Communication between components can take place across networks that include firewalls. Referring to FIG. 11A, without a firewall, both Component A and Component B can each initiate communication with the other. Referring to FIG. 11B, an ideal firewall also allows point-to-point traffic to be initiated by either component. Referring to FIG. 11C, some firewalls allow contact to be initiated only in one direction and not the other direction. Here component A can initiate a connection, after which component A and component B can communicate. Component B cannot initiate a connection. The system can operate in such a firewalled environment by maintaining a connection across the firewall. The connection that is maintained is initiated by component A. Referring to FIG. 11D, component A opens a connection across the firewall. That connection can be used for data communication, but also includes a control channel. When communication is complete, the connection is not closed, but saved so that component B can request a new connection. The control channel thus remains open after the communication is complete. If component B needs to communicate with component A, it can send a message to component A via the control channel requesting that component A open a new connection. Component A will then open a new connection to component B.

In one embodiment, a component first attempts to establish a connection, when it is launched and begins operation. For example, when the interceptor 120 is launched, it will attempt to contact the manager 110. Referring again to FIG. 11D as an example, component A initiates a connection when it is launched. When the receiver, in this example component B, observes that the connection has been established, it will also attempt to initiate a reciprocal connection, at the same time, to component A. If the receiver (component B) cannot initiate a reciprocal connection, it informs component A that it cannot establish a reciprocal connection, and that the first connection should be saved. If the connection is saved, it remains open for use until the firewall or other network obstacle or error causes the connection to be lost. In this case, the component A can periodically try to re-establish a connection, even if it has nothing to send, because it knows that component B cannot initiate a connection. If both components are capable of initiating connections, the first connection need not be saved.

IX. Choosing A Web Server

The interceptor 120 chooses which web server 102 it will refer a request to based on a load metric (“LM”) determined for each available web server 102. Each web server 102 is mapped to an interval between 0 and 1. The size of the interval associated with a web server 102 is proportional to the load metric for that web server 102. The interceptor 120 generates a random number between 0 and 1. The web server 102 mapped to the interval containing the chosen random number is selected as the web server 102 that will receive the request. In this way, there is a somewhat random distribution, yet there is a higher probability that the web servers 102 with the lightest load will be chosen.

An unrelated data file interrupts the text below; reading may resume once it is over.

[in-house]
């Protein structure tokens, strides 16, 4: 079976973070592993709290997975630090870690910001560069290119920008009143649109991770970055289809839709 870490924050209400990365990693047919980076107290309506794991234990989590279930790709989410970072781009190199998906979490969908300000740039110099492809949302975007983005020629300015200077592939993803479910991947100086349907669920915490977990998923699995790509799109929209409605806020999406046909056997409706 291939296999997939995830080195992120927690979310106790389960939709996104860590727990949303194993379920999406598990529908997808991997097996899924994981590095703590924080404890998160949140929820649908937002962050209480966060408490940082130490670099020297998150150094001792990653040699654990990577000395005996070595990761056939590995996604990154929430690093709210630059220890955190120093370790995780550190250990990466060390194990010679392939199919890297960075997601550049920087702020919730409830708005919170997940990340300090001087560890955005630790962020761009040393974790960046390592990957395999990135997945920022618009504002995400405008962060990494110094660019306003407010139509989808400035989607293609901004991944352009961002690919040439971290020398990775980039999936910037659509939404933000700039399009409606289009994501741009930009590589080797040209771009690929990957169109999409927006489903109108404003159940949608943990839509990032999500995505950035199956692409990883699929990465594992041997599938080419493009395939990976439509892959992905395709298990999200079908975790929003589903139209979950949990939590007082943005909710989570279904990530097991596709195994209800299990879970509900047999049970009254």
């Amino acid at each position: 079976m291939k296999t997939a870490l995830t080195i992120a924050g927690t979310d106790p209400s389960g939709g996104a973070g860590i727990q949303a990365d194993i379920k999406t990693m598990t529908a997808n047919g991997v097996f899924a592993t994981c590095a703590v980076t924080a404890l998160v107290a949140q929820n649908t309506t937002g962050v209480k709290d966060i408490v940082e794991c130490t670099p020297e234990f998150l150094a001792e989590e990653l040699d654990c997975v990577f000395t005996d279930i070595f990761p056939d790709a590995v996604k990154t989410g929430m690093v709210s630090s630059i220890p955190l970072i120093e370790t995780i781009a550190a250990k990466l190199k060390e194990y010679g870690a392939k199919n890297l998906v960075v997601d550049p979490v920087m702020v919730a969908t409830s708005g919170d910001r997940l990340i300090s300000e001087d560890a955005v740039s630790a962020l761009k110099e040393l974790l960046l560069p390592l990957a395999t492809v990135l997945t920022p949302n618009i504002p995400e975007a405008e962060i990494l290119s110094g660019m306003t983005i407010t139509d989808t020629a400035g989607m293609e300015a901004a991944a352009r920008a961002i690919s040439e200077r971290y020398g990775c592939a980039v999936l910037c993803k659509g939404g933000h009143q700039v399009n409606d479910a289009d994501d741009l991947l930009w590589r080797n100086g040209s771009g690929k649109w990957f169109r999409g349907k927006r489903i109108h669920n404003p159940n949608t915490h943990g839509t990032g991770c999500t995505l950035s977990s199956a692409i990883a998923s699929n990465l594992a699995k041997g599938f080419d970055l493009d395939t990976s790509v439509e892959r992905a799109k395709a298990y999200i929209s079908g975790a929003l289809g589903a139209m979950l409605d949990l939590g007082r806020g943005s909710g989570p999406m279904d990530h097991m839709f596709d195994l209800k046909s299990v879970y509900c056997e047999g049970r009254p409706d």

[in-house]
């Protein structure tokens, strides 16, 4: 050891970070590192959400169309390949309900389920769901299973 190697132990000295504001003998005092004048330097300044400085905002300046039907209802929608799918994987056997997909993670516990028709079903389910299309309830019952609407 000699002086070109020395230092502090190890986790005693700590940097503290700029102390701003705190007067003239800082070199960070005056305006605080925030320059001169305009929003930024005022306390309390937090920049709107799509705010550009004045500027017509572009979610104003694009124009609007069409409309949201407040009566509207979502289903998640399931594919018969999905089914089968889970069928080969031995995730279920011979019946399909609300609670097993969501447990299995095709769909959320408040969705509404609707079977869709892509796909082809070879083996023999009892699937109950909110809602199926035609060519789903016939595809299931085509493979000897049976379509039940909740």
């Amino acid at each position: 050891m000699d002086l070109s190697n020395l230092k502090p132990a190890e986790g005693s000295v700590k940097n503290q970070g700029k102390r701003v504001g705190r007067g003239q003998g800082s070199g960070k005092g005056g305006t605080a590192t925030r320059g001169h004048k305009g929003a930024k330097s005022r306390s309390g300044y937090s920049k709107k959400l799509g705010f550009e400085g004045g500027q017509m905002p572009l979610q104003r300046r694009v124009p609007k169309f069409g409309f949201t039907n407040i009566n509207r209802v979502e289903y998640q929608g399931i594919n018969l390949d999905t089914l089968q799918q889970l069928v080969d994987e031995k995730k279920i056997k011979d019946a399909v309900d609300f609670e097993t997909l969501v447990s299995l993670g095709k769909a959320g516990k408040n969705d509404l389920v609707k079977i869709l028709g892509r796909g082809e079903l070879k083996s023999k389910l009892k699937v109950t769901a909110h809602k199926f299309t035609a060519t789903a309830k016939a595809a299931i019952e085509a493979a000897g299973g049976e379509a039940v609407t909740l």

For example, and referring to FIG. 12A, if there are six web servers A, B, C, D, E and F, each of the six web servers A-F will be assigned to an interval between 0 and 1. The width of the interval will be proportional to the weighted load metric for that web server. In this example, the six web servers have the load metrics LMA=1500, LMB=2250, LMC=3250, LMD=2000, LME=1000, and LMF=1000. The load metrics total 10,000, so to normalize the intervals to a range between 0 and 1, each load metric is divided by 10,000. This produces the following interval widths (“W”) for each web server: WA=0.150, WB=0.225, WC=0.325, WD=0.2, WE=0.1, and WF=0.1. Each web server is assigned an interval that is of the appropriate width in the range between 0 and 1. In this example, web server A is assigned the interval 0-0.150, web server B is assigned the interval 0.15-0.375, web server C is assigned the interval 0.375-0.6, web server D is assigned the interval 0.601-0.800, web server E is assigned the interval 0.801-0.9, and web server F is assigned the interval 0.901-1.0. Referring to FIG. 12B, the mapping of these intervals to the range 0 to 1 shows that the intervals cover the range 0 to 1. As is apparent from the figure, web server C, which in this example has the largest weighted load value, LMC=3250, indicating that this web server can process requests most quickly, has the largest interval, WC=0.325. Web server C has a high probability of receiving new requests.

Having distributed the web servers on the interval, the interceptor 120 generates a random number between 0 and 1. In this example, the interceptor 120 generates the random number 0.517. The interceptor 120 sends the request to the web server 102 that has the interval that contains the number 0.517. In this example, the number 0.517 falls into the range 0.376-0.6, and so the request is referred to web server C.